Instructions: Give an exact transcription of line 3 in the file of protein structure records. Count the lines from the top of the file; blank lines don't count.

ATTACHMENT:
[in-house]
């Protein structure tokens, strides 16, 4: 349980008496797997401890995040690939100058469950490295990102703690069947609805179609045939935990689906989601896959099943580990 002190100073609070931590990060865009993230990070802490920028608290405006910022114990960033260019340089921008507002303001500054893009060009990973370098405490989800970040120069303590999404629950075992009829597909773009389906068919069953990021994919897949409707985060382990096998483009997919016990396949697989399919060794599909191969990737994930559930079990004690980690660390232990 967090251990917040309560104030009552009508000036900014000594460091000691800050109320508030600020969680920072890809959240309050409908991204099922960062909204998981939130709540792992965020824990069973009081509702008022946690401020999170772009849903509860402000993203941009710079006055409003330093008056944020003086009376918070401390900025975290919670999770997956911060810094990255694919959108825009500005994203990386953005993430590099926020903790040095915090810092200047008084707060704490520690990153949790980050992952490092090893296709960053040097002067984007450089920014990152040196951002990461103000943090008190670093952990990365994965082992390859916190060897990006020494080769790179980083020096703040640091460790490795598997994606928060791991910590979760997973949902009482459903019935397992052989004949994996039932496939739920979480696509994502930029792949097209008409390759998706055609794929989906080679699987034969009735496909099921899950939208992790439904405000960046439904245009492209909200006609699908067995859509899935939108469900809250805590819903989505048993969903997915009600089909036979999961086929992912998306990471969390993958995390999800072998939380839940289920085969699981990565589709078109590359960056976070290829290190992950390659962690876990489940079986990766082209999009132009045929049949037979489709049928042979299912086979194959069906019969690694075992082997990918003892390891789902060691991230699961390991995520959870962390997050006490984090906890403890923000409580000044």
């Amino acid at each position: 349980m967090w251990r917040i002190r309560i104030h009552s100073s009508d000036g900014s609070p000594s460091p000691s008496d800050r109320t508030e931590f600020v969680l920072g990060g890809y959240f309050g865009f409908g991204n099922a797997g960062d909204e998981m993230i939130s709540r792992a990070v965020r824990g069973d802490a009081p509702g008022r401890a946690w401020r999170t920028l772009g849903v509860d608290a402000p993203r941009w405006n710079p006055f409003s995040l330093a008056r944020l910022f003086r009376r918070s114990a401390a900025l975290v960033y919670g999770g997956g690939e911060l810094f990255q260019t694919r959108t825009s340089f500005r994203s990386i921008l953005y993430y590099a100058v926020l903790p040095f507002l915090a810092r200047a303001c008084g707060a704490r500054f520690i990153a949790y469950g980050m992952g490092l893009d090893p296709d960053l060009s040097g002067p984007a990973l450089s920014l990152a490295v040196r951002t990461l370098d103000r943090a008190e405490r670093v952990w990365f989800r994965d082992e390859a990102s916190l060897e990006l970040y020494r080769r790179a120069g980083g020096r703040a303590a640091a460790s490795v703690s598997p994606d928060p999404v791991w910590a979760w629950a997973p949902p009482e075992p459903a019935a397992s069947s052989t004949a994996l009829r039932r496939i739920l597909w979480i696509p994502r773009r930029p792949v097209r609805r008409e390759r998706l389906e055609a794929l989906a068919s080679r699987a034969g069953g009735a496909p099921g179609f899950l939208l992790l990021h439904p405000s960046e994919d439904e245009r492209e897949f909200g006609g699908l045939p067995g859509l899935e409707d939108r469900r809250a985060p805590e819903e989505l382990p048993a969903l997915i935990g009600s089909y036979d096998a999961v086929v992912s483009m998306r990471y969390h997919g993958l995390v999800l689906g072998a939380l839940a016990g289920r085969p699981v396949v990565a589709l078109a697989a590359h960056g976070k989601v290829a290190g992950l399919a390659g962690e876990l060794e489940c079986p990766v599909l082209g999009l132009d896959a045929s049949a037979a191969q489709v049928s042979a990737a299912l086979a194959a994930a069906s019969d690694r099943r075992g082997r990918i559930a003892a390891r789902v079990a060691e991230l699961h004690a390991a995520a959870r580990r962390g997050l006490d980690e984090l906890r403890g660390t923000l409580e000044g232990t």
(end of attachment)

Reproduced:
């Amino acid at each position: 349980m967090w251990r917040i002190r309560i104030h009552s100073s009508d000036g900014s609070p000594s460091p000691s008496d800050r109320t508030e931590f600020v969680l920072g990060g890809y959240f309050g865009f409908g991204n099922a797997g960062d909204e998981m993230i939130s709540r792992a990070v965020r824990g069973d802490a009081p509702g008022r401890a946690w401020r999170t920028l772009g849903v509860d608290a402000p993203r941009w405006n710079p006055f409003s995040l330093a008056r944020l910022f003086r009376r918070s114990a401390a900025l975290v960033y919670g999770g997956g690939e911060l810094f990255q260019t694919r959108t825009s340089f500005r994203s990386i921008l953005y993430y590099a100058v926020l903790p040095f507002l915090a810092r200047a303001c008084g707060a704490r500054f520690i990153a949790y469950g980050m992952g490092l893009d090893p296709d960053l060009s040097g002067p984007a990973l450089s920014l990152a490295v040196r951002t990461l370098d103000r943090a008190e405490r670093v952990w990365f989800r994965d082992e390859a990102s916190l060897e990006l970040y020494r080769r790179a120069g980083g020096r703040a303590a640091a460790s490795v703690s598997p994606d928060p999404v791991w910590a979760w629950a997973p949902p009482e075992p459903a019935a397992s069947s052989t004949a994996l009829r039932r496939i739920l597909w979480i696509p994502r773009r930029p792949v097209r609805r008409e390759r998706l389906e055609a794929l989906a068919s080679r699987a034969g069953g009735a496909p099921g179609f899950l939208l992790l990021h439904p405000s960046e994919d439904e245009r492209e897949f909200g006609g699908l045939p067995g859509l899935e409707d939108r469900r809250a985060p805590e819903e989505l382990p048993a969903l997915i935990g009600s089909y036979d096998a999961v086929v992912s483009m998306r990471y969390h997919g993958l995390v999800l689906g072998a939380l839940a016990g289920r085969p699981v396949v990565a589709l078109a697989a590359h960056g976070k989601v290829a290190g992950l399919a390659g962690e876990l060794e489940c079986p990766v599909l082209g999009l132009d896959a045929s049949a037979a191969q489709v049928s042979a990737a299912l086979a194959a994930a069906s019969d690694r099943r075992g082997r990918i559930a003892a390891r789902v079990a060691e991230l699961h004690a390991a995520a959870r580990r962390g997050l006490d980690e984090l906890r403890g660390t923000l409580e000044g232990t």